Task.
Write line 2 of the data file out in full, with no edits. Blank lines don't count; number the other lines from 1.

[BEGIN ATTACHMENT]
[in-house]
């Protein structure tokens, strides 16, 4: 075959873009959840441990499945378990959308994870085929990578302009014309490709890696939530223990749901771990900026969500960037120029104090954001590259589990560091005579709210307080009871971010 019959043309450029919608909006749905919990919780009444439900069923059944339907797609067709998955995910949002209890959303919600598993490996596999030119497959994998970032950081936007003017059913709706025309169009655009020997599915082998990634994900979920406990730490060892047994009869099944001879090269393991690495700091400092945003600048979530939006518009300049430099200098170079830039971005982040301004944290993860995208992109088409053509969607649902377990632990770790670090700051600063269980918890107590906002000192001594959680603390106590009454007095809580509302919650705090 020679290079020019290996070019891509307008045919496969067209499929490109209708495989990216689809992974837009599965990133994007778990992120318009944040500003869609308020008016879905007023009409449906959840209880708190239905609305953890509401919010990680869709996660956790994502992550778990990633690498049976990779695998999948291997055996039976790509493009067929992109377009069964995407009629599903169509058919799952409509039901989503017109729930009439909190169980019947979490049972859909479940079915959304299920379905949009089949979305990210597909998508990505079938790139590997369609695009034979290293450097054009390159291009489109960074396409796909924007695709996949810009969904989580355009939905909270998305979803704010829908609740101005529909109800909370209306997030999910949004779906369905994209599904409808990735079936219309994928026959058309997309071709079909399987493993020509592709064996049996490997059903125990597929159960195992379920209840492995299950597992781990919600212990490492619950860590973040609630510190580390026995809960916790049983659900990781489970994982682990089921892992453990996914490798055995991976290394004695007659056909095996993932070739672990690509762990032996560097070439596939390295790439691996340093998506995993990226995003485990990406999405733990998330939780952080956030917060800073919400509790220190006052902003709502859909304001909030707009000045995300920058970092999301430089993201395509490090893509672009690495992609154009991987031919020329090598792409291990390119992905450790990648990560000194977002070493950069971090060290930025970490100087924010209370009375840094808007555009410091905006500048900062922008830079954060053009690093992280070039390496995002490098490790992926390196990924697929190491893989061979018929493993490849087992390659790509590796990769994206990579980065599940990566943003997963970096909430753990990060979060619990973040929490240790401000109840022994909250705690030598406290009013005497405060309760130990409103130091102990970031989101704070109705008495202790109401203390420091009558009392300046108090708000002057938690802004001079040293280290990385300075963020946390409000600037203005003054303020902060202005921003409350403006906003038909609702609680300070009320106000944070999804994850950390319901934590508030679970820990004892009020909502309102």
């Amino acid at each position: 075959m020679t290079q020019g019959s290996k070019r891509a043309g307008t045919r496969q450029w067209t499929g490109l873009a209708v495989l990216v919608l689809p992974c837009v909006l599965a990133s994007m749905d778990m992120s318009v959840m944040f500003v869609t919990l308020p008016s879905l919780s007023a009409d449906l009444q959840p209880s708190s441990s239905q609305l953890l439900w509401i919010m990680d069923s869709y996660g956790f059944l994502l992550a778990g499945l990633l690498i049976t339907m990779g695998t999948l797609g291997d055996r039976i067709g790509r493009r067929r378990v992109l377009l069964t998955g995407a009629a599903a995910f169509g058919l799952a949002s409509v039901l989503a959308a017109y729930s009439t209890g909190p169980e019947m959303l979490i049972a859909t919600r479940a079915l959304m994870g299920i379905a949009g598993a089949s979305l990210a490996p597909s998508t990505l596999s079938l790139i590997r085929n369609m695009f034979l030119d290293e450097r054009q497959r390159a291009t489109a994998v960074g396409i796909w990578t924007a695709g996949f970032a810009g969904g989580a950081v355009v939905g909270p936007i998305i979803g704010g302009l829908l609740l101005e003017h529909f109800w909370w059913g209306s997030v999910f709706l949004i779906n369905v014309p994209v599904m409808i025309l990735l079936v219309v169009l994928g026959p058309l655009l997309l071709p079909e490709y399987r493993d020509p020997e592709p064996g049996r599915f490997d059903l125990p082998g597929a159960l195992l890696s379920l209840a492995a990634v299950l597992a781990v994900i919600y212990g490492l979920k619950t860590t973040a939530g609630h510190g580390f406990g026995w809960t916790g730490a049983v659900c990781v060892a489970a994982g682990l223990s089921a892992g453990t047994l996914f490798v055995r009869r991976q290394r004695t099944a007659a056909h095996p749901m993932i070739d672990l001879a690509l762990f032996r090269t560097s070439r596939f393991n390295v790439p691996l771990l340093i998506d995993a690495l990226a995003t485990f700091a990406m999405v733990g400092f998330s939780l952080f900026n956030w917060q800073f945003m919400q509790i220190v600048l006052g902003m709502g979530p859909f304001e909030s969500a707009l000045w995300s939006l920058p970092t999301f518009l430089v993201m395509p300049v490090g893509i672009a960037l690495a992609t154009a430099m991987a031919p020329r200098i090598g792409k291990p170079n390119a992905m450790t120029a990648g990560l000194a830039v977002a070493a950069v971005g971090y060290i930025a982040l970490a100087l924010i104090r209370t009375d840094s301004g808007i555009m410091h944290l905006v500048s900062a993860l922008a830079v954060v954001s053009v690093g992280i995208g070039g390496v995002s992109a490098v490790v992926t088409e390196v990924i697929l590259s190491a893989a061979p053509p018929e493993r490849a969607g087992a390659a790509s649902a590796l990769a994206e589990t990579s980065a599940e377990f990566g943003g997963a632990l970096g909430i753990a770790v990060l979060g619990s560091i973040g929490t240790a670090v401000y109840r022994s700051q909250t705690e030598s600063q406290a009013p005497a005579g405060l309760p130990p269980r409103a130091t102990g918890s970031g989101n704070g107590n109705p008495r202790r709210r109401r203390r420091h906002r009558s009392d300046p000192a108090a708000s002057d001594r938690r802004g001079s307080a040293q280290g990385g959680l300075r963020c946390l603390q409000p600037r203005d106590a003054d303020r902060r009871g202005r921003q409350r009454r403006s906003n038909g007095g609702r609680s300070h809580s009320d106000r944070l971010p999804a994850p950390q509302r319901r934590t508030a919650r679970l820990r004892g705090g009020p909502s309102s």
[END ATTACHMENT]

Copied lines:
């Protein structure tokens, strides 16, 4: 075959873009959840441990499945378990959308994870085929990578302009014309490709890696939530223990749901771990900026969500960037120029104090954001590259589990560091005579709210307080009871971010 019959043309450029919608909006749905919990919780009444439900069923059944339907797609067709998955995910949002209890959303919600598993490996596999030119497959994998970032950081936007003017059913709706025309169009655009020997599915082998990634994900979920406990730490060892047994009869099944001879090269393991690495700091400092945003600048979530939006518009300049430099200098170079830039971005982040301004944290993860995208992109088409053509969607649902377990632990770790670090700051600063269980918890107590906002000192001594959680603390106590009454007095809580509302919650705090 020679290079020019290996070019891509307008045919496969067209499929490109209708495989990216689809992974837009599965990133994007778990992120318009944040500003869609308020008016879905007023009409449906959840209880708190239905609305953890509401919010990680869709996660956790994502992550778990990633690498049976990779695998999948291997055996039976790509493009067929992109377009069964995407009629599903169509058919799952409509039901989503017109729930009439909190169980019947979490049972859909479940079915959304299920379905949009089949979305990210597909998508990505079938790139590997369609695009034979290293450097054009390159291009489109960074396409796909924007695709996949810009969904989580355009939905909270998305979803704010829908609740101005529909109800909370209306997030999910949004779906369905994209599904409808990735079936219309994928026959058309997309071709079909399987493993020509592709064996049996490997059903125990597929159960195992379920209840492995299950597992781990919600212990490492619950860590973040609630510190580390026995809960916790049983659900990781489970994982682990089921892992453990996914490798055995991976290394004695007659056909095996993932070739672990690509762990032996560097070439596939390295790439691996340093998506995993990226995003485990990406999405733990998330939780952080956030917060800073919400509790220190006052902003709502859909304001909030707009000045995300920058970092999301430089993201395509490090893509672009690495992609154009991987031919020329090598792409291990390119992905450790990648990560000194977002070493950069971090060290930025970490100087924010209370009375840094808007555009410091905006500048900062922008830079954060053009690093992280070039390496995002490098490790992926390196990924697929190491893989061979018929493993490849087992390659790509590796990769994206990579980065599940990566943003997963970096909430753990990060979060619990973040929490240790401000109840022994909250705690030598406290009013005497405060309760130990409103130091102990970031989101704070109705008495202790109401203390420091009558009392300046108090708000002057938690802004001079040293280290990385300075963020946390409000600037203005003054303020902060202005921003409350403006906003038909609702609680300070009320106000944070999804994850950390319901934590508030679970820990004892009020909502309102």